Spooky tales are focus of university researchers

UCLan Dark Tourism confernce (L-R) Dr Daniel Wright, Dr Philip Stone, Professor Mary Margaret Kerr, Dr Paul Fallon, Dr Sara Hodgkinson and Professor Alan Rice.
UCLan Dark Tourism confernce (L-R) Dr Daniel Wright, Dr Philip Stone, Professor Mary Margaret Kerr, Dr Paul Fallon, Dr Sara Hodgkinson and Professor Alan Rice.
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The ‘A Wing’ of a former Lancaster prison provided the ideal backdrop for a lesson with a difference for a grou

Organised by the University of Central Lancashire’s Institute for Dark Tourism Research, together with project partners from the Universities of Manchester Metropolitan, Bath, Durham, Hull, and York, the ‘Packaging up Death and the Dead for the Contemporary Visitor Economy’ conference invited speakers from the UK and USA to examine society’s interest in sites of death and disaster.

The booked-up event was held at one of Lancashire’s most iconic site of dark tourism, the former ‘A Wing’ of HM Lancaster Prison at Lancaster Castle.

Executive director of the UCLan Institute for Dark Tourism Research, Dr Philip Stone, organised the conference.

He said: “Over the past 20 years or so there has been an increasing academic and media focus on ‘dark tourism’, which has the capacity to expand boundaries of the imagination and to provide the modern visitor with potentially life-changing points of shock.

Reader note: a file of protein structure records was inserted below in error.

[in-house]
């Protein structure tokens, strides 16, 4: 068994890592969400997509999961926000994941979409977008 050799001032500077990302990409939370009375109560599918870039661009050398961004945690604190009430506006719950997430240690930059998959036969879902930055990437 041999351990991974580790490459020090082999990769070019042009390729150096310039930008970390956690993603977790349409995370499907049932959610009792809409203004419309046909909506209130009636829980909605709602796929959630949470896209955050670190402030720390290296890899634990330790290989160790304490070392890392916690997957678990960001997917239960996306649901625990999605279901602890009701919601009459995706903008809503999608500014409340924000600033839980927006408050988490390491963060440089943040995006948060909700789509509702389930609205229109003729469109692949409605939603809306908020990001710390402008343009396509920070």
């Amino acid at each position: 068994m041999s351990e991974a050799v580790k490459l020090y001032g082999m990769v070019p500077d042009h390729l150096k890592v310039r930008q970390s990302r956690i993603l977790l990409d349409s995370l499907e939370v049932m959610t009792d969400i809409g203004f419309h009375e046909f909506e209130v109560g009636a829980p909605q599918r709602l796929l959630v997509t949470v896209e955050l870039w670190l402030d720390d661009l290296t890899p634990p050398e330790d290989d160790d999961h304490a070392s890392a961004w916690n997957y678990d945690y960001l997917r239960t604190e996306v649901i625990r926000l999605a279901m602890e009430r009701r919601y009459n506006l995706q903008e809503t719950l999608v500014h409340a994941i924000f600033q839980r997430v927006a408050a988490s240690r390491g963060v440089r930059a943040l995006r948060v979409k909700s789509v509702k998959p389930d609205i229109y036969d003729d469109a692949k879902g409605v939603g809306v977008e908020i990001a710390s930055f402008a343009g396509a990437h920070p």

Dr Stone added: “Dark tourism and cultural heritage overlap when considering themes of war, disaster, tragedy or social conflict, and memory and identity are in question.

“Of course the interpretations of these themes are understandably prone to concerns about inclusion, exploitation, sensitivity and appropriateness.

“I would argue that developing touristic opportunities at particular difficult heritage sites is an increasing, and perhaps inevitable, feature of creating what is known as contemporary traumascapes; sites which bear the physical and psychological scars of suffering.”

Another UCLan speaker, associate lecturer in tourism management Dr Daniel Wright, shared his provocative research which paints a sombre scenario for the future of tourism in 2200 in which hunting humans could become a form of tourism entertainment.

He said: “What the future of tourism will look like is open to debate. Hunting humans: A future for tourism in 2200, is a research paper that explores past and current societal trends. What I’ve presented is a provocative dystopian future scenario where entertainment, violence and human assassination are seen to be a normalised tourist activity.”

Dr Stone added:“This conference was a huge success in the sense it brought local, national and international scholars, students, and industry people together from a broad array of subject areas.”